Ask Dr. Abonso
1. Can Hearing Aids Really Filter Out Background Noise?

Dr. Abonso: Well, yes they can.

Suspicious Consumer: Isn't that a good thing?

Dr. Abonso: Well, not usually. In fact, some of the worst hearing aids filter out the most noise.

Suspicious Consumer: Filtering out the noise still sounds good to me, what's wrong?

Dr. Abonso: Those hearing aids were mistakenly designed to replace the brain, or more accurately to replace the brain's ability to separate speech and noise. It's a bad idea and it doesn't work. Can you tell me what hearing aid could be smart enough at a party to know that Fred's voice was speech but Nancy's, George's, Sarah's, and Mark's voices were noise? And thirty seconds later that Nancy's voice was speech and the rest were noise?

Suspicious Consumer: Hey, who's asking the questions here? WHAT IS WRONG WITH FILTERING OUT THE NOISE?

Dr. Abonso: You filter out speech cues at the same time. Filtering out low-frequency noise is popular in certain widely advertised types of circuits, for example, but they filter out low-frequency speech cues at the same time. The circuit can't separate low-frequency speech from low-frequency noise, only the brain can. These circuits starve the brain of some of the speech cues it needs do its job properly.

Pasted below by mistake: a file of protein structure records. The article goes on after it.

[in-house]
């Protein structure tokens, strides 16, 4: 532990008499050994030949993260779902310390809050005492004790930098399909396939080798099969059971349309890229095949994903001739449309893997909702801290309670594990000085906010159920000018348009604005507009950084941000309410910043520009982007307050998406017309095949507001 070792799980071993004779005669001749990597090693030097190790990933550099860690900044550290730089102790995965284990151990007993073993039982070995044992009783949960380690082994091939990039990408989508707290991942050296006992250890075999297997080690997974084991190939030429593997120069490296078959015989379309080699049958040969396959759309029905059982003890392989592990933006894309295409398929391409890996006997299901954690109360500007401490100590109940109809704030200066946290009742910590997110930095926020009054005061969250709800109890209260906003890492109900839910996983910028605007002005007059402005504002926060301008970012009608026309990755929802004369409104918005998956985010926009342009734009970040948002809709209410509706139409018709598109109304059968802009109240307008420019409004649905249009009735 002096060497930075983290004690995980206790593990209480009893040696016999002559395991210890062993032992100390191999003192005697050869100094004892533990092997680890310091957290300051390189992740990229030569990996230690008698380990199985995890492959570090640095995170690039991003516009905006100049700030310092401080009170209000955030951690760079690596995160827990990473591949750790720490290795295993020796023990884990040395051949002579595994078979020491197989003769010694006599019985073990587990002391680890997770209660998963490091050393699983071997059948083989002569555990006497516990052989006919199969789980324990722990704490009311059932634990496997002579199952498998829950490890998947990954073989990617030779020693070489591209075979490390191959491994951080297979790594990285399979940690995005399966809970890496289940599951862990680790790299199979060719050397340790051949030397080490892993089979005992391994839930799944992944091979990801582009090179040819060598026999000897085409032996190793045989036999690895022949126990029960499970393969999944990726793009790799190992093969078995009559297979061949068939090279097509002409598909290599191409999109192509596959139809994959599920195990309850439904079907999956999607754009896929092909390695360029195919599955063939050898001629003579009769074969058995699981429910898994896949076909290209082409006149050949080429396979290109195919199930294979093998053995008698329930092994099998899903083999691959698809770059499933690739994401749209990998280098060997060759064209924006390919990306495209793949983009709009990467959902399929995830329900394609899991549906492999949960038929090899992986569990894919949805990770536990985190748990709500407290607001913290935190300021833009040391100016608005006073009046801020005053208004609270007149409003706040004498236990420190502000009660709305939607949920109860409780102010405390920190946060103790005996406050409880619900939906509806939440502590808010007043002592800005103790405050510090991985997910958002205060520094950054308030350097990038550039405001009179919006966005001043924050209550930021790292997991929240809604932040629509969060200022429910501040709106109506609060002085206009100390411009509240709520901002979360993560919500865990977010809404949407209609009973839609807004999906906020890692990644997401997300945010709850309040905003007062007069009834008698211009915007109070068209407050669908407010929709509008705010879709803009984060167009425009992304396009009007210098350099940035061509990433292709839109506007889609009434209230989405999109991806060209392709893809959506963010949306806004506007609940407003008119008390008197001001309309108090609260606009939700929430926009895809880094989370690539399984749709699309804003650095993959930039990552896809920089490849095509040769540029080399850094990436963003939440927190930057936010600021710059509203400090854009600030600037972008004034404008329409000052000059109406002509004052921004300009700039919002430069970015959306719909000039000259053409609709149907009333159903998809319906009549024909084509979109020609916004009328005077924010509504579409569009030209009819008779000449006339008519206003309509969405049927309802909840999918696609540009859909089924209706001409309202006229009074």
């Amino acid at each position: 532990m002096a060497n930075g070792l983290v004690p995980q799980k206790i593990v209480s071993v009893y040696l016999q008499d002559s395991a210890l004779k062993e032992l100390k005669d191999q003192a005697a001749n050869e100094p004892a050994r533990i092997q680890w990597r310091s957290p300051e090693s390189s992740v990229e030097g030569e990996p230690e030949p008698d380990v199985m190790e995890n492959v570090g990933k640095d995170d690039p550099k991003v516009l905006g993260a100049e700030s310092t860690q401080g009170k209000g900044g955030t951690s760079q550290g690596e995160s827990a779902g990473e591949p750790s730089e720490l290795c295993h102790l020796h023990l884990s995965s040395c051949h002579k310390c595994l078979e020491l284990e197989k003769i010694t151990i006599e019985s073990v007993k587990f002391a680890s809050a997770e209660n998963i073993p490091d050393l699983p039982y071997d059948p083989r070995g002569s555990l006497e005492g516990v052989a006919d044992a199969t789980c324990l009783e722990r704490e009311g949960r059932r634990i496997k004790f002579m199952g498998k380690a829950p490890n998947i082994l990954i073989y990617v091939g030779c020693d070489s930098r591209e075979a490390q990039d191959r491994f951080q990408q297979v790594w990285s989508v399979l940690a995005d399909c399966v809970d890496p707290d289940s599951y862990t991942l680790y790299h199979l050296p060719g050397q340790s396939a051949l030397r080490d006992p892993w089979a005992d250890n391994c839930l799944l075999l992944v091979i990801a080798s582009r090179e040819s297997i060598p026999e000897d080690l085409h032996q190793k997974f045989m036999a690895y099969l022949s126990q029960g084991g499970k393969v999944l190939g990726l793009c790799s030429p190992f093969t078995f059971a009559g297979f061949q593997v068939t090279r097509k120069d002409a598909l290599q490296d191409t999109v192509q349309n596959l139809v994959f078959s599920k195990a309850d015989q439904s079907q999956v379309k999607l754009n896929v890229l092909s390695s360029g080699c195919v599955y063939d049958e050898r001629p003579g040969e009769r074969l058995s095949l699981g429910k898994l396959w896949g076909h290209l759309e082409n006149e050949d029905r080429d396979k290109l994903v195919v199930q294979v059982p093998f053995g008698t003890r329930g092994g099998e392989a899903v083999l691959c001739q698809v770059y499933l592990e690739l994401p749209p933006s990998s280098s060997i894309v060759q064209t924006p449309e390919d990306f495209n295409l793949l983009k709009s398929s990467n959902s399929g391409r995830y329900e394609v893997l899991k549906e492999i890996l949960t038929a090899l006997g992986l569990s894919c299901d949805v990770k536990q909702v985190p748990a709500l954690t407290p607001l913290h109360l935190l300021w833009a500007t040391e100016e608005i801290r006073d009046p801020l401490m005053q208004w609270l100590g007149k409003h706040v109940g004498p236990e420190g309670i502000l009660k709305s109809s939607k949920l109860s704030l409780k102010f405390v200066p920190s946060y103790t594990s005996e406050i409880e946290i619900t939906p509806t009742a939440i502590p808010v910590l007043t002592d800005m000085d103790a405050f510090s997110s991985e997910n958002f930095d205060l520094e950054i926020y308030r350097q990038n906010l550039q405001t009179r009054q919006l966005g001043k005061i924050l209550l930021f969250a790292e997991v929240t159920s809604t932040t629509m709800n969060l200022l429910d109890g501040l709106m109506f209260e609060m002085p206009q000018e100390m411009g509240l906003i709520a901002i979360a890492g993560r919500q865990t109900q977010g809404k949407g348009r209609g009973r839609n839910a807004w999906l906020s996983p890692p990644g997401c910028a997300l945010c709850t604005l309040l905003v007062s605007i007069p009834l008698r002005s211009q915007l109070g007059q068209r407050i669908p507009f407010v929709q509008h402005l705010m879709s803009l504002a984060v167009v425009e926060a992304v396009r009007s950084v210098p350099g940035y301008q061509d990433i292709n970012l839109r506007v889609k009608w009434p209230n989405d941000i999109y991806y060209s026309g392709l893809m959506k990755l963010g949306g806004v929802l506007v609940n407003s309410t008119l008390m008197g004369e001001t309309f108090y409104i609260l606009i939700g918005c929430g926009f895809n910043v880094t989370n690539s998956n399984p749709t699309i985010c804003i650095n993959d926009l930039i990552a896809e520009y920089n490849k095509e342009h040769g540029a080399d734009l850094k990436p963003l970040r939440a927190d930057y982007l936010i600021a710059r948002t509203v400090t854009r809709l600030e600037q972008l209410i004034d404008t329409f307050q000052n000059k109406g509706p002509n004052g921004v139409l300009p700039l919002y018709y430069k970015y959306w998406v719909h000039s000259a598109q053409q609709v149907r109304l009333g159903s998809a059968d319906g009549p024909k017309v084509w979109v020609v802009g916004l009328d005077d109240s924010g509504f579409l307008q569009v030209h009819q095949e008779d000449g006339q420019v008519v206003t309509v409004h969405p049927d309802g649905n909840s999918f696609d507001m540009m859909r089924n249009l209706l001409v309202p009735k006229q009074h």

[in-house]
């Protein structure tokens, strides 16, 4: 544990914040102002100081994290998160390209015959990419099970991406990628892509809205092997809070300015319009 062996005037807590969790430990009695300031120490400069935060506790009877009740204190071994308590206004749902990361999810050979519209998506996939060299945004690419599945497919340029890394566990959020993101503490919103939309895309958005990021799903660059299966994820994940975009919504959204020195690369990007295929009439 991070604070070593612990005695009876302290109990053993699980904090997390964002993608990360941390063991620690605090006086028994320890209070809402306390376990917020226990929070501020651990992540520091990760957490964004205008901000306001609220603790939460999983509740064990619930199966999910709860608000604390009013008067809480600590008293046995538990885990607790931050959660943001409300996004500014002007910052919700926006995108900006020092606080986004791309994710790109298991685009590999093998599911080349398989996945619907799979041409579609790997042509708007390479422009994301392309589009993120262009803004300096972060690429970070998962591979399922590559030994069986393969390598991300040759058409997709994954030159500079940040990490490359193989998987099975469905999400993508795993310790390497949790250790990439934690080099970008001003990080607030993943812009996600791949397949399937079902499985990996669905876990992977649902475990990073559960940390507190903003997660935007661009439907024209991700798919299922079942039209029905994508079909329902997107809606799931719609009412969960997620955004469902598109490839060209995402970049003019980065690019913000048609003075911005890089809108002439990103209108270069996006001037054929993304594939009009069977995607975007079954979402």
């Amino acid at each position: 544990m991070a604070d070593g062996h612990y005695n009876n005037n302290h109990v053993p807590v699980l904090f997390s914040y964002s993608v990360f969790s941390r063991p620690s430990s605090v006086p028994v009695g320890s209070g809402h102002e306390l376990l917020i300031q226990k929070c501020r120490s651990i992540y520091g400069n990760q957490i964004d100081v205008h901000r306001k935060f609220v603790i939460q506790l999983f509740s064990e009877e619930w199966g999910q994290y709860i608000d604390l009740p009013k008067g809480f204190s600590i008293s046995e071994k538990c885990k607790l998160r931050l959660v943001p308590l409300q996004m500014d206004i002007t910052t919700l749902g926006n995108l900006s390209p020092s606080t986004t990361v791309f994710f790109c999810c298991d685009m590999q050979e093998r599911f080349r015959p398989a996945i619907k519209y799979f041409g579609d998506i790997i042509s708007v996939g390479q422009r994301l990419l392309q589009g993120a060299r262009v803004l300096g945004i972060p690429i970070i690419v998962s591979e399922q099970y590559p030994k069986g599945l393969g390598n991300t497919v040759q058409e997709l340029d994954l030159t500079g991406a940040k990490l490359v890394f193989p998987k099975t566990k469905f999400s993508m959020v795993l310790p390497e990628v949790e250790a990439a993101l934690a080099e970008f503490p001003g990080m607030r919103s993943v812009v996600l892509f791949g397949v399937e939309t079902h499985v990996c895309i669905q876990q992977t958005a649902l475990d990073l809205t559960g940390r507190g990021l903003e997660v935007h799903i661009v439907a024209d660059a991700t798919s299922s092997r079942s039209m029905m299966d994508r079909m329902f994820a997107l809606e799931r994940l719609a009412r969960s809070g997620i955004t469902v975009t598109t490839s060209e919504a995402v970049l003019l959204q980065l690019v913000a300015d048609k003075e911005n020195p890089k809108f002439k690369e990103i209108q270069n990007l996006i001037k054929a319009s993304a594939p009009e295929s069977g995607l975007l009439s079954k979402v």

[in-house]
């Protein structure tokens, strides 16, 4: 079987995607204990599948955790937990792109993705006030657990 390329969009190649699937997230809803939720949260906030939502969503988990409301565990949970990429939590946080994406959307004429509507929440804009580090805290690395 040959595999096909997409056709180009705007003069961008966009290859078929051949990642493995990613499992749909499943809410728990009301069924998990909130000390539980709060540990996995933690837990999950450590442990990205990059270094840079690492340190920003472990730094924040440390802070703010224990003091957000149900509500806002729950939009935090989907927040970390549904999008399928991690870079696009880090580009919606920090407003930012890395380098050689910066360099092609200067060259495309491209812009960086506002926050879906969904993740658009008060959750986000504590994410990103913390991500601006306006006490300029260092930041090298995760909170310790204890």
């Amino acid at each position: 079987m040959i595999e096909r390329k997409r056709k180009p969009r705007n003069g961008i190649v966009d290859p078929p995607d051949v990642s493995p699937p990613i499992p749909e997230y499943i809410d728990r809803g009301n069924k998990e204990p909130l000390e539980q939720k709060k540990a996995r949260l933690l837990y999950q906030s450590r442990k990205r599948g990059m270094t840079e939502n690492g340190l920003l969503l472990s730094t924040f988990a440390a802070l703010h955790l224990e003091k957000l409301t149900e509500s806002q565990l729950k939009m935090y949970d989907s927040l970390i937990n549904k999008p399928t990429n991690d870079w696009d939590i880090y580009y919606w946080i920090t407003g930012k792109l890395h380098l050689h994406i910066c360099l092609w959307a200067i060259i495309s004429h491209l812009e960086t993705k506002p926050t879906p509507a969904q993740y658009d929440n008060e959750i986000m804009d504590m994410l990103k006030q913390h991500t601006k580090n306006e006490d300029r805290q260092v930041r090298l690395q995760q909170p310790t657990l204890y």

Suspicious Consumer: Is there any hope?

Dr. Abonso: Yes, restore all speech sounds with a high-fidelity hearing aid adjusted to compensate for the loss in your hearing sensitivity. These hearing aids make almost everything audible -- speech and noise -- so your brain can do its job.

Suspicious Consumer: This is 1993. Aren't all hearing aids high fidelity now?

Dr. Abonso: Unfortunately not. Some hearing aids still sound tinny and distorted like the old pocket radios. The very best hearing aids, however, now have low distortion even when people are screaming at baseball games, and a full frequency reproduction like your home stereo.

Suspicious Consumer: OK, tell me which ones?

Dr. Abonso: Well, some 30 manufacturers use a new "K-AMP" circuit that provides high-fidelity amplification. More expensive, but also more effective in some difficult cases, are the RESOUND and ENSONIQ programmable hearing aids.

Suspicious Consumer: So I just get high-fidelity hearing aids and the problem is solved just like that?

Dr. Abonso: Yes and no. It is not the instant solution, politicians love to promise. You may need to go through a relearning period

Suspicious Consumer: How long does that take?

Dr. Abonso: Often four to six weeks. That seems to be the time required for the brain to learn (relearn) how to recognize common interfering sounds and put them into the background. At the end of this adaptation period, you will still hear the noises, but they will interfere much less with your ability to carry on a conversation at a restaurant, party, baseball game (really good hearing aids are required there), etc.

© 1993

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